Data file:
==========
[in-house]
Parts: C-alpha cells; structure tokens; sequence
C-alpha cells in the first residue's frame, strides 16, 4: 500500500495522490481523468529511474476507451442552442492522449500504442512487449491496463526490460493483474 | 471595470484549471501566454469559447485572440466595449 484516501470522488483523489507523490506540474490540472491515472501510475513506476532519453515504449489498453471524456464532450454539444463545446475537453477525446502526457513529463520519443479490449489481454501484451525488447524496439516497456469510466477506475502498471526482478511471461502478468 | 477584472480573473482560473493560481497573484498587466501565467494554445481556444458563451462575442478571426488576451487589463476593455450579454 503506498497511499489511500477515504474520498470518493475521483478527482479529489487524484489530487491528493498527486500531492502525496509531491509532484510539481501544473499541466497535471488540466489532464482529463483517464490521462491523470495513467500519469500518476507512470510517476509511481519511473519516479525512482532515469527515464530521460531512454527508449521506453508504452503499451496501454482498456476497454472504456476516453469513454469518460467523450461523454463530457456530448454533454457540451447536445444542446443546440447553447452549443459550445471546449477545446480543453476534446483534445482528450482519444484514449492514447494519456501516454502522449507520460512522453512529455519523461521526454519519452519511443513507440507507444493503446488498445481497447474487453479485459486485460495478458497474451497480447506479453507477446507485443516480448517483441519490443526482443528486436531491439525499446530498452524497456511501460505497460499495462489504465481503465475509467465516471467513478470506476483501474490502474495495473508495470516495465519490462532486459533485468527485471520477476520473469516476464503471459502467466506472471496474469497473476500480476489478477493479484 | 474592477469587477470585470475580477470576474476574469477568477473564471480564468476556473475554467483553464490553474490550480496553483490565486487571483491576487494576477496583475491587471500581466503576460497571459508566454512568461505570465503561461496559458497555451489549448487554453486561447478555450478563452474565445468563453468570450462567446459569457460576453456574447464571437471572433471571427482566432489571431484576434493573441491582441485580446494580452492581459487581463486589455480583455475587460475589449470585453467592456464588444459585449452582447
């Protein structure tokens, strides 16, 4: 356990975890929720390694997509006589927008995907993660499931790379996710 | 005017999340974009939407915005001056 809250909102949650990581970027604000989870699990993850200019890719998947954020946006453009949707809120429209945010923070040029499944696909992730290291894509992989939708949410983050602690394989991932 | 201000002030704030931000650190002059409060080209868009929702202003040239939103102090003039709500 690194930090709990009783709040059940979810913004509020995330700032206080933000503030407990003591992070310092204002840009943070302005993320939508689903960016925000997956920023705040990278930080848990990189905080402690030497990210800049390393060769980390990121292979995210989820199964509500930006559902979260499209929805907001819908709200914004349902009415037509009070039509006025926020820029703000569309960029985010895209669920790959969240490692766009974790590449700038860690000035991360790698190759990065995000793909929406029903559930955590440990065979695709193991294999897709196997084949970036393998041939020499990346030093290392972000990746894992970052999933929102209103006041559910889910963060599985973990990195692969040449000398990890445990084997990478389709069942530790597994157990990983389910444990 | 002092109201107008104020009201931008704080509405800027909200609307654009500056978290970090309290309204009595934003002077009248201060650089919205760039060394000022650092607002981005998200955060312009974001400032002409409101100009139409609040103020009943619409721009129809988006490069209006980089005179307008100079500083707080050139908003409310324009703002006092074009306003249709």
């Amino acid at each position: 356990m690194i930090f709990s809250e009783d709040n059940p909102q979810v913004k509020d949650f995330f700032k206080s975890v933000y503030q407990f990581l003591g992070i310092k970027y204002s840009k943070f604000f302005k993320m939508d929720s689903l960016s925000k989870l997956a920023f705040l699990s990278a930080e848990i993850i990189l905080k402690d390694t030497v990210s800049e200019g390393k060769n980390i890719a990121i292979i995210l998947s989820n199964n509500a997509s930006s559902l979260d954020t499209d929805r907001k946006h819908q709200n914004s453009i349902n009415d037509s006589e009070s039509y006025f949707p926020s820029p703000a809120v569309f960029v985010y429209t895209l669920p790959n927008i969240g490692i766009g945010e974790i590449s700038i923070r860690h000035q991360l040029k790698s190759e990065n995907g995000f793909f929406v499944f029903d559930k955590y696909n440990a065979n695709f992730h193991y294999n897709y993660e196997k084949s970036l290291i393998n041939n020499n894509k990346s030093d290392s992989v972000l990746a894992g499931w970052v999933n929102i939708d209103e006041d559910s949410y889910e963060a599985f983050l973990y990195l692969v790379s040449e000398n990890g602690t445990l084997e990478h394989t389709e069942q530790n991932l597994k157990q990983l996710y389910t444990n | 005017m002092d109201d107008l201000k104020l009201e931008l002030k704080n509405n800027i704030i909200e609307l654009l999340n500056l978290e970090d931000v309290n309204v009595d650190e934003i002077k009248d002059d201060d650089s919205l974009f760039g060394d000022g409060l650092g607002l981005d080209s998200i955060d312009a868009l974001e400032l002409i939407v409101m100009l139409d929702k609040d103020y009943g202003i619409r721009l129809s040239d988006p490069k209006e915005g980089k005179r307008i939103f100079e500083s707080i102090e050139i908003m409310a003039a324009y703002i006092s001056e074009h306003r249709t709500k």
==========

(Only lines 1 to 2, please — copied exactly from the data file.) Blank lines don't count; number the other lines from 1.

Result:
[in-house]
Parts: C-alpha cells; structure tokens; sequence